• the second the winning urn crossed the plate in 2001 I immediately said “that sucks! but i can now say that i have seen one of the greatest world series of all time.” and then the next day when i was getting razzed by sox fans it didnt phase me because i knew we had just witnessed the greatest WS of our lifetimes.

        04…yeah, well. that sucked. but again, mondesi is right about the whole having been there before. even though the yanks lost in the ws in 03 they had just beeen there. so it was like, well, it wasnt losing, but the way it happened….…coming off the strike where they had the 2nd best record at the time after so many years of futility…and the added intrigue of mattingly, and the comments buck had made about griffey being disrespectful to the game by wearing his hat backwards, and big stein, and mcdowell having given the fans the middle finger in july, just so much going on.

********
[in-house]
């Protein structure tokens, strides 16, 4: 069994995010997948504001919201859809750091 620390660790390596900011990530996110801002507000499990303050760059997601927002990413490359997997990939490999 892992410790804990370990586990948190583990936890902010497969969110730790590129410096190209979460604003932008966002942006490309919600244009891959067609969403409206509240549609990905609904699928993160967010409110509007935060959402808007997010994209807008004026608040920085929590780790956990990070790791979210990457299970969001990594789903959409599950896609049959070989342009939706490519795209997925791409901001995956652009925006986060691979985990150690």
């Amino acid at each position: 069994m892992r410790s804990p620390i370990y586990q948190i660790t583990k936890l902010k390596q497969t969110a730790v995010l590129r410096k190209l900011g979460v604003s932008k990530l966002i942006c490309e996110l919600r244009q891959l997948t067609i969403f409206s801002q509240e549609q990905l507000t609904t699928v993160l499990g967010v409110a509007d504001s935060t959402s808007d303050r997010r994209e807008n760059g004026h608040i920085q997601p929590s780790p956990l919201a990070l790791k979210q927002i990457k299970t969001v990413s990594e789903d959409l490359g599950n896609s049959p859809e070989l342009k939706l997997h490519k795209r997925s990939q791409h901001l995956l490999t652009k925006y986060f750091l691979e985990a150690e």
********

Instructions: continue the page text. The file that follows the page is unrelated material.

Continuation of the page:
• bexarama says:

          I didn’t quite have the rationality in 2001 to be like, “Wow, greatest World Series ever!” I’ll still take 1991, but yes, that was an amazing Series. It still makes me want to throw up when I see that bloop, though. The Mr. November home run is awesome, but it also hurts. I haven’t even watched Nine Innings from Ground Zero all the way through because I know it’ll only upset me.

          2004 was just annoying. The amount of Sox fans that think it MORTALLY WOUNDS Yankee fans to hear any discussion of it is pretty hilarious, though. Like, one time, someone at my college was rather obviously trying to start a fight with me about it, and I was like, “Yup. Sox were a better team that year. Sucks the Yankees had to lose that way, but the Red Sox were a better team.” They were shocked that I didn’t, like, burst out crying, I think.

          1995 I was just so young and not obsessed the way I was now. It’s an awful loss, but considering what happened after that, it didn’t personally affect me so much. I totally understand those that think it was the worst loss of these three, though.